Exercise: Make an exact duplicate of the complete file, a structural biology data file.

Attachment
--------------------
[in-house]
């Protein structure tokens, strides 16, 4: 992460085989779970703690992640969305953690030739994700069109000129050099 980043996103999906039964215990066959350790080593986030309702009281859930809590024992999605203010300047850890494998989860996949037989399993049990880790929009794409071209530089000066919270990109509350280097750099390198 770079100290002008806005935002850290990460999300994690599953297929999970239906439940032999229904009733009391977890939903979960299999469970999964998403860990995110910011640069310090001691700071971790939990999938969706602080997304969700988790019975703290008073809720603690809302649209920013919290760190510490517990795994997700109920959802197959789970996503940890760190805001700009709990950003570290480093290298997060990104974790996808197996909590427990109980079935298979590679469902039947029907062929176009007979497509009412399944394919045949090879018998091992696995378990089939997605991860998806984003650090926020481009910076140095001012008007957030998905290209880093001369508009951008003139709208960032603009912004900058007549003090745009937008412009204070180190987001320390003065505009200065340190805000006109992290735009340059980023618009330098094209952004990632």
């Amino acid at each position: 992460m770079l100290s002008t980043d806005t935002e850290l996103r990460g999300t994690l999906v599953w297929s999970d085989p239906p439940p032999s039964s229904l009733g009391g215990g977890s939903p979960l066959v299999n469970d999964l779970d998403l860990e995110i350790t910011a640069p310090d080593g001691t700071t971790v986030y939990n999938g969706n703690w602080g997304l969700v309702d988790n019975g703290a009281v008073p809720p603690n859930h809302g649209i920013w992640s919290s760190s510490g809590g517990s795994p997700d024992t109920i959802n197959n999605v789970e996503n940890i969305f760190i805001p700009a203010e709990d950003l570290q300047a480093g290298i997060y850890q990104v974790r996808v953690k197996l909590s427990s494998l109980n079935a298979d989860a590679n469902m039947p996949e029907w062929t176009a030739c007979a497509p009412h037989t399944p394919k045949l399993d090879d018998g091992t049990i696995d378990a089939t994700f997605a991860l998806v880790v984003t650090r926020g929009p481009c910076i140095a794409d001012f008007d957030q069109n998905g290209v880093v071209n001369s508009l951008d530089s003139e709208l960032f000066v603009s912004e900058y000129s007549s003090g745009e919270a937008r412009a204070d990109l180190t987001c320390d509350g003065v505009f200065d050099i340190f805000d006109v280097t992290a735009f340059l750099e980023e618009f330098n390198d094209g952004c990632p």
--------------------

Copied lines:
[in-house]
């Protein structure tokens, strides 16, 4: 992460085989779970703690992640969305953690030739994700069109000129050099 980043996103999906039964215990066959350790080593986030309702009281859930809590024992999605203010300047850890494998989860996949037989399993049990880790929009794409071209530089000066919270990109509350280097750099390198 770079100290002008806005935002850290990460999300994690599953297929999970239906439940032999229904009733009391977890939903979960299999469970999964998403860990995110910011640069310090001691700071971790939990999938969706602080997304969700988790019975703290008073809720603690809302649209920013919290760190510490517990795994997700109920959802197959789970996503940890760190805001700009709990950003570290480093290298997060990104974790996808197996909590427990109980079935298979590679469902039947029907062929176009007979497509009412399944394919045949090879018998091992696995378990089939997605991860998806984003650090926020481009910076140095001012008007957030998905290209880093001369508009951008003139709208960032603009912004900058007549003090745009937008412009204070180190987001320390003065505009200065340190805000006109992290735009340059980023618009330098094209952004990632």
């Amino acid at each position: 992460m770079l100290s002008t980043d806005t935002e850290l996103r990460g999300t994690l999906v599953w297929s999970d085989p239906p439940p032999s039964s229904l009733g009391g215990g977890s939903p979960l066959v299999n469970d999964l779970d998403l860990e995110i350790t910011a640069p310090d080593g001691t700071t971790v986030y939990n999938g969706n703690w602080g997304l969700v309702d988790n019975g703290a009281v008073p809720p603690n859930h809302g649209i920013w992640s919290s760190s510490g809590g517990s795994p997700d024992t109920i959802n197959n999605v789970e996503n940890i969305f760190i805001p700009a203010e709990d950003l570290q300047a480093g290298i997060y850890q990104v974790r996808v953690k197996l909590s427990s494998l109980n079935a298979d989860a590679n469902m039947p996949e029907w062929t176009a030739c007979a497509p009412h037989t399944p394919k045949l399993d090879d018998g091992t049990i696995d378990a089939t994700f997605a991860l998806v880790v984003t650090r926020g929009p481009c910076i140095a794409d001012f008007d957030q069109n998905g290209v880093v071209n001369s508009l951008d530089s003139e709208l960032f000066v603009s912004e900058y000129s007549s003090g745009e919270a937008r412009a204070d990109l180190t987001c320390d509350g003065v505009f200065d050099i340190f805000d006109v280097t992290a735009f340059l750099e980023e618009f330098n390198d094209g952004c990632p």